I usually watch mostly old movies, and 2014 was a banner year for that. I think I saw something like 12 2014 movies in 2014, so there’s really no point in me making a Top 10, or even a Top 5, of those. My favorite was easily The Hobbit: The Battle of the Five Armies, if you care. So as I have done the past couple of years, I instead present a Top 10 of films I saw in 2014 that were “New to Me.” Enjoy!
#10 The 14 Amazons (1972)
Directed by Cheng Kang
Reviewed February 7, 2014
I saw less Shaw Brothers films in 2014 than I intended to, but the ones I did see were largely very impressive. One of the best was Cheng Kang’s large-scale epic The 14 Amazons. Based on the Generals of the Yang family group of stories that have been passed down through Chinese culture since as early as the 11th century, The 14 Amazons relates the story of how the Yang family widows and their teenage grandson went into battle to defend the western Song borders. It’s got everything you could want in a war adventure film… and more (like the human bridge)! Highly recommended!
#9 Oldboy (2003)
Directed by Park Chan-wook
Reviewed January 27, 2014
Even though Oldboy is relatively new in comparison to the other movies on this list, it was one of those that I was most shameful about not having seen yet. And boy am I glad I finally sat down to watch it! It’s a stunning film that twists and turns its way to an outstanding finale that refuses to be forgotten. Suddenly all those praiseful conversations that made me feel shame in my Oldboy ignorance made sense. There are a lot of films that get branded with the “Modern Classic” label, but Oldboy is one that is truly deserving of the title. If you can, do your best to see the film unspoiled and knowing as little as possible! You’ll be glad you did.
#8 Zarkorr! The Invader (1996)
Directed by Aaron Osborne & Michael Deak
Reviewed April 22, 2014
Hahahaha, this fuckin’ movie. Zarkorr! The Invader is hilariously bad to the point of being the perfect fodder for midnight screenings and comedic commentaries. Many would simply write off Zarkorr! The Invader as a low-budget kaiju movie, but I found that it perfectly struck the balance between intentional humor (asking a mediocre postal worker to save the world from a gigantic kaiju monster who exploded out of a mountain) and unintentional humor (the ridiculous amount of facial muscles used in nearly every scene to convey every emotion to the highest degree). Between the two extremes, there was very little time in Zarkorr! The Invader when I wasn’t laughing or smiling with juvenile glee. It’s the kind of movie that re-affirms why I keep comin’ back to the B-Movie altar, and if I do anything on this site, I hope to at least convince one or two people to lighten up about film and enjoy the hell out of a dumbass movie like this.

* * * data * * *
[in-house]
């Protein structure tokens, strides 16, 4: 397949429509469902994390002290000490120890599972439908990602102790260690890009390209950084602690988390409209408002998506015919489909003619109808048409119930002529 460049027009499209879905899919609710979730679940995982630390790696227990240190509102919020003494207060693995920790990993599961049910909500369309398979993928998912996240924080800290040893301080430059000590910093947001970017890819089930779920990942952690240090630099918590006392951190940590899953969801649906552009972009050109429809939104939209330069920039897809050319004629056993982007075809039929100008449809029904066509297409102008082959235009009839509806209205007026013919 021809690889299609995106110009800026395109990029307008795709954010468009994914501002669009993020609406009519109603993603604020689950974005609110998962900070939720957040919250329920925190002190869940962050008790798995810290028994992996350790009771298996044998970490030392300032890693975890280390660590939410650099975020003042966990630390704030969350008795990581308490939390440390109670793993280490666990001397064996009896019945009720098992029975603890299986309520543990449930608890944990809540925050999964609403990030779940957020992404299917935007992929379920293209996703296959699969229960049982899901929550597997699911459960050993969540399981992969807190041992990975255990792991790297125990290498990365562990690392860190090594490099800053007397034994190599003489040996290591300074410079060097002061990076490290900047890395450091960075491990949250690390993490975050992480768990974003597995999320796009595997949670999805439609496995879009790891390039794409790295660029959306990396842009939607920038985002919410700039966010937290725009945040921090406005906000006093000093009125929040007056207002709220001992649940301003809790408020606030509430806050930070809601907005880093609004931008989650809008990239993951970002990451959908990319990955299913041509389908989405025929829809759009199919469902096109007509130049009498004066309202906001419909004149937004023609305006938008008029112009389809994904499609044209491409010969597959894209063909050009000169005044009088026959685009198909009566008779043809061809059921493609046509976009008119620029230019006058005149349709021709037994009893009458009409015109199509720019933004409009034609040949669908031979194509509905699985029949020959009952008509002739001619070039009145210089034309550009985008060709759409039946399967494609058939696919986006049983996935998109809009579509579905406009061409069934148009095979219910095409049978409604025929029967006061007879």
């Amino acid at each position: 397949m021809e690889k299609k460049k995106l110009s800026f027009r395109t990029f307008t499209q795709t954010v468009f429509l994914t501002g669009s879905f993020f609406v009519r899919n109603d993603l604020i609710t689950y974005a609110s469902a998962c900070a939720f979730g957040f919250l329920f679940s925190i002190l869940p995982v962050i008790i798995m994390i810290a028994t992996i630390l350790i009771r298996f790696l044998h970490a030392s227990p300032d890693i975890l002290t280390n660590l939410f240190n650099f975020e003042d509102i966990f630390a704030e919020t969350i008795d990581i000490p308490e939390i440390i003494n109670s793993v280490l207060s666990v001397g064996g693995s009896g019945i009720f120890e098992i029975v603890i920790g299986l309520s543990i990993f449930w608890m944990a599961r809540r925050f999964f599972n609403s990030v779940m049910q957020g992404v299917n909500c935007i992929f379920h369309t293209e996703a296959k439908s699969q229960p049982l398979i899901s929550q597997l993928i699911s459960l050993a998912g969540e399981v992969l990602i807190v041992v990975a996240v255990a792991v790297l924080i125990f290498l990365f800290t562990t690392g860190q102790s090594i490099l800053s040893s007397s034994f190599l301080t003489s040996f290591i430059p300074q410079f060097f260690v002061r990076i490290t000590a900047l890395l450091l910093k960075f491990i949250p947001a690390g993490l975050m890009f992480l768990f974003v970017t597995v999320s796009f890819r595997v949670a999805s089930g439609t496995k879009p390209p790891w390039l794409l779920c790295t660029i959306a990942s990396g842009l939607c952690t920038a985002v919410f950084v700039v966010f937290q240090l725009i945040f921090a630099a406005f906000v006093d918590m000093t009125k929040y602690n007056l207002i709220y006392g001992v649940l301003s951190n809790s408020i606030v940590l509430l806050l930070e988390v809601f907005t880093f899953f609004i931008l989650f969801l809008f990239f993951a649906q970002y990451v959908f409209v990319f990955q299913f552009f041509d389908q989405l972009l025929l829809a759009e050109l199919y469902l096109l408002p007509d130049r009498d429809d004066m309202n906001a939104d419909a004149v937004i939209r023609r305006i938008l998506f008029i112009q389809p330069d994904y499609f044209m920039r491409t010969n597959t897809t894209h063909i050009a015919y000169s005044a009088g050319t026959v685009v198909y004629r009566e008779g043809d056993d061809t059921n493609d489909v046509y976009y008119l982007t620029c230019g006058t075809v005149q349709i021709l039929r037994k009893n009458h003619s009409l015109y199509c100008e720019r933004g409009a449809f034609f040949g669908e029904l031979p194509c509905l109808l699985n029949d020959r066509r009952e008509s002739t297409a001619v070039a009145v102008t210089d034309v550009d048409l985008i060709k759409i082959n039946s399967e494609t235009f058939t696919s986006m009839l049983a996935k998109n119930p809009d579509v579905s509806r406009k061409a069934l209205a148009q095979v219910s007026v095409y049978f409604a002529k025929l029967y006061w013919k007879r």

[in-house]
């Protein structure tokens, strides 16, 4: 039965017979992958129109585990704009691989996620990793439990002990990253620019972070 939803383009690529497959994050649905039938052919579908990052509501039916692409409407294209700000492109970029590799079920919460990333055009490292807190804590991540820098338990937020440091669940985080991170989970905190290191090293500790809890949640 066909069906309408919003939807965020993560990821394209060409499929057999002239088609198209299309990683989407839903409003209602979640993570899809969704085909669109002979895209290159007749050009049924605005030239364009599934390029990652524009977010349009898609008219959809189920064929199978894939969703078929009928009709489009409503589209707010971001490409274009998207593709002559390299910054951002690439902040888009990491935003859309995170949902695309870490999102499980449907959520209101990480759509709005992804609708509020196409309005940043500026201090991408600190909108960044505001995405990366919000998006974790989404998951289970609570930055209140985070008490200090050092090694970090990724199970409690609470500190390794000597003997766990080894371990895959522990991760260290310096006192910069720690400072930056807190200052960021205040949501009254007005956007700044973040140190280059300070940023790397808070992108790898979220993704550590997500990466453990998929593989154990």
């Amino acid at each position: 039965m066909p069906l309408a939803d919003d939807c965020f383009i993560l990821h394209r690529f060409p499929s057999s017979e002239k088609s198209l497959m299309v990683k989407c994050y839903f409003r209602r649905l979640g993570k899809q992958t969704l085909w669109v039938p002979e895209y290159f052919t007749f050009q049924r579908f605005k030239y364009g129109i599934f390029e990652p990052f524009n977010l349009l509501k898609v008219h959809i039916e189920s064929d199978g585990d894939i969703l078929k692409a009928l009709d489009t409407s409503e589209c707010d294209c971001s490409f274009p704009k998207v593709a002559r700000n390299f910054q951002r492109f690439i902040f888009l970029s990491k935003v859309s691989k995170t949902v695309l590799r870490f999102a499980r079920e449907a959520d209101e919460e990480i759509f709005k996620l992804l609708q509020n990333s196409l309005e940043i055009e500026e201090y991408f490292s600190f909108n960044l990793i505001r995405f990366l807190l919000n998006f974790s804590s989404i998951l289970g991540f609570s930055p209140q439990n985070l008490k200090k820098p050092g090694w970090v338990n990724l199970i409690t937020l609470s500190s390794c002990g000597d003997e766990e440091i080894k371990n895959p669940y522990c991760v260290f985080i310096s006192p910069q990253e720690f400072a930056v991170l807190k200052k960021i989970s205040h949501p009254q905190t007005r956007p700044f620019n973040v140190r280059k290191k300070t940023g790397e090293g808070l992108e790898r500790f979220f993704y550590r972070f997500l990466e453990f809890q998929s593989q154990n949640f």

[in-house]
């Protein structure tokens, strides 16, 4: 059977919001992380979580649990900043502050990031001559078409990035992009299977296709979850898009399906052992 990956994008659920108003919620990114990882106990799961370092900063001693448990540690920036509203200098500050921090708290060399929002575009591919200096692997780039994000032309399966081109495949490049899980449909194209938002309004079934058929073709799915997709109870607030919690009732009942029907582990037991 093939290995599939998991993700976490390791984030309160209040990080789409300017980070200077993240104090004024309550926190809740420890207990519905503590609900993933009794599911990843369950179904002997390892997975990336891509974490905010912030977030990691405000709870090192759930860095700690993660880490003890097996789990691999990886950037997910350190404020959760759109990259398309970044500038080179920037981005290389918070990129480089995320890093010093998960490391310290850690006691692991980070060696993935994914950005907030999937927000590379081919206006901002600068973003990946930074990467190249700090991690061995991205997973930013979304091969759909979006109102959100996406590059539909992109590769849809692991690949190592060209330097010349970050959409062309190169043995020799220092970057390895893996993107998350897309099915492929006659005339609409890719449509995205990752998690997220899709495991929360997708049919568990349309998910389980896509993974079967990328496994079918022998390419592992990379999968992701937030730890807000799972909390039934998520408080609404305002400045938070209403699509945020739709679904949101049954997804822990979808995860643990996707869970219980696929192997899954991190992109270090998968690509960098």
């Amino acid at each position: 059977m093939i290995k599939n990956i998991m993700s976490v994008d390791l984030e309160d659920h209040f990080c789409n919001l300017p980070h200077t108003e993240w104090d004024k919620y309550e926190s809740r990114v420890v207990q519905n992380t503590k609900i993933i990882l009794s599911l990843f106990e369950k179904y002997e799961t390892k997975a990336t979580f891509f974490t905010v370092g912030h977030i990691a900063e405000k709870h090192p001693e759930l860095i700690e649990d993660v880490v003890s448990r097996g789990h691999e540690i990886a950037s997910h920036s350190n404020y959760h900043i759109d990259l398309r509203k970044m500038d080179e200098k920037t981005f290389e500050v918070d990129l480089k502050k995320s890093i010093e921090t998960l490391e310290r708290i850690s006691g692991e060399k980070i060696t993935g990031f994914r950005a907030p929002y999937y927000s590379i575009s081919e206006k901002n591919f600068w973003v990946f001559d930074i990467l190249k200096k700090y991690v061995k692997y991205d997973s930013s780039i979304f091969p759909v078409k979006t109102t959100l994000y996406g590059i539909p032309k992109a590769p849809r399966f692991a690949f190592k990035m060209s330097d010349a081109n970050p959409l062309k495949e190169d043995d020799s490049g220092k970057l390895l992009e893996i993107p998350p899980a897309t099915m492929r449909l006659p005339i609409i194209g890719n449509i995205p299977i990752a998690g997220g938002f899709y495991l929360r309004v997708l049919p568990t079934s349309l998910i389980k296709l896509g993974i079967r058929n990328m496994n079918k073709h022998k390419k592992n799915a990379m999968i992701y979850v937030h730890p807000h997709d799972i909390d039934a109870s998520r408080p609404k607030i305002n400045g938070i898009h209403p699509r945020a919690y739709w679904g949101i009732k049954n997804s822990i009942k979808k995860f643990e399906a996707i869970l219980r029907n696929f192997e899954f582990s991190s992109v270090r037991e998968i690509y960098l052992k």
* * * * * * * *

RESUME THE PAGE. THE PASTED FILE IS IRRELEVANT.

#7 Intimate Confessions of a Chinese Courtesan (1972)
Directed by Chor Yuen
Reviewed February 28, 2014
Intimate Confessions of a Chinese Courtesan is the film to show someone who thinks that Shaw Brothers films are just dumb B-Movies. The film — originally titled Ainu after the main character — takes an average revenge story and infuses it with an edgy, dazzling artfulness as it merges multiple genres into a cohesive, beautiful whole. For years martial arts fans have been well aware of Chor Yuen’s incredible talents as a director (both in and out of that genre), but it’s time for everyone to know what’s up! There’s no reason Intimate Confessions of a Chinese Courtesan shouldn’t be in the conversation about classic world cinema, but things like the film’s seemingly exploitative English title and a character thrusting their arm through another’s torso has a way of turning some people off. Their loss.
#6 Invasion of the Body Snatchers (1956)
Directed by Don Siegel
Reviewed October 9, 2014
I feel so shameful that it took me this long to finally see Invasion of the Body Snatchers. As I explained in the review, I couldn’t imagine the film would be all that exciting because I already knew about the plot in depth, but I was soooooo wrong. Invasion of the Body Snatchers is a classic in the truest sense; it is a supremely well-made movie that takes a far-fetched science fiction premise and makes it believable and terrifying. Special mention must also be made for Philip Kaufman’s 1978 remake. It is a nearly perfect remake, utilizing and modernizing aspects of the original to create a film both reverential and completely its own thing. I prefer the original, but you really can’t go wrong with either version.
#5 Revolutionary Girl Utena: The Movie (1999)
Directed by Kunihiko Ikuhara
Reviewed by Stephen May 1, 2013